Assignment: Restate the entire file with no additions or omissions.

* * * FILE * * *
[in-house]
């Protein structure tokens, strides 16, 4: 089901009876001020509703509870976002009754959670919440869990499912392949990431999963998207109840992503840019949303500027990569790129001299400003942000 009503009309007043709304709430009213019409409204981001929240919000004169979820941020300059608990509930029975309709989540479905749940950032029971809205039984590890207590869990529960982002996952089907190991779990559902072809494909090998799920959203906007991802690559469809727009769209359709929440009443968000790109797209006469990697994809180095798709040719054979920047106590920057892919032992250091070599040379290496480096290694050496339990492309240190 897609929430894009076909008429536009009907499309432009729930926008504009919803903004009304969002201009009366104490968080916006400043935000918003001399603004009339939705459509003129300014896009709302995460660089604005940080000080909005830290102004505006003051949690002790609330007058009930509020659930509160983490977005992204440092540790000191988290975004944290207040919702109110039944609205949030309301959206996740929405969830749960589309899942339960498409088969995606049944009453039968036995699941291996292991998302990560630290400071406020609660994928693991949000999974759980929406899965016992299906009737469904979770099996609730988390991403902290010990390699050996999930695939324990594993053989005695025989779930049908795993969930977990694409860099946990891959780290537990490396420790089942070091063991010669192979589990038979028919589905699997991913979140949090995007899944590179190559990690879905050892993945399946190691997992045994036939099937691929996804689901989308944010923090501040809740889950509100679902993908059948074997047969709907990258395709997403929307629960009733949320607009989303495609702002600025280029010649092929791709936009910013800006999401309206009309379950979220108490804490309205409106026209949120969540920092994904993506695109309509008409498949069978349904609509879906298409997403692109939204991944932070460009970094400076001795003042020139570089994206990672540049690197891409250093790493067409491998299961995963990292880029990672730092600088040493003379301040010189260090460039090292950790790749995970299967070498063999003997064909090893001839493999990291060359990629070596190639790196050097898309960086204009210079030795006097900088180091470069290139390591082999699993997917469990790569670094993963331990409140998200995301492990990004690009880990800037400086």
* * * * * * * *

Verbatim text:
[in-house]
């Protein structure tokens, strides 16, 4: 089901009876001020509703509870976002009754959670919440869990499912392949990431999963998207109840992503840019949303500027990569790129001299400003942000 009503009309007043709304709430009213019409409204981001929240919000004169979820941020300059608990509930029975309709989540479905749940950032029971809205039984590890207590869990529960982002996952089907190991779990559902072809494909090998799920959203906007991802690559469809727009769209359709929440009443968000790109797209006469990697994809180095798709040719054979920047106590920057892919032992250091070599040379290496480096290694050496339990492309240190 897609929430894009076909008429536009009907499309432009729930926008504009919803903004009304969002201009009366104490968080916006400043935000918003001399603004009339939705459509003129300014896009709302995460660089604005940080000080909005830290102004505006003051949690002790609330007058009930509020659930509160983490977005992204440092540790000191988290975004944290207040919702109110039944609205949030309301959206996740929405969830749960589309899942339960498409088969995606049944009453039968036995699941291996292991998302990560630290400071406020609660994928693991949000999974759980929406899965016992299906009737469904979770099996609730988390991403902290010990390699050996999930695939324990594993053989005695025989779930049908795993969930977990694409860099946990891959780290537990490396420790089942070091063991010669192979589990038979028919589905699997991913979140949090995007899944590179190559990690879905050892993945399946190691997992045994036939099937691929996804689901989308944010923090501040809740889950509100679902993908059948074997047969709907990258395709997403929307629960009733949320607009989303495609702002600025280029010649092929791709936009910013800006999401309206009309379950979220108490804490309205409106026209949120969540920092994904993506695109309509008409498949069978349904609509879906298409997403692109939204991944932070460009970094400076001795003042020139570089994206990672540049690197891409250093790493067409491998299961995963990292880029990672730092600088040493003379301040010189260090460039090292950790790749995970299967070498063999003997064909090893001839493999990291060359990629070596190639790196050097898309960086204009210079030795006097900088180091470069290139390591082999699993997917469990790569670094993963331990409140998200995301492990990004690009880990800037400086």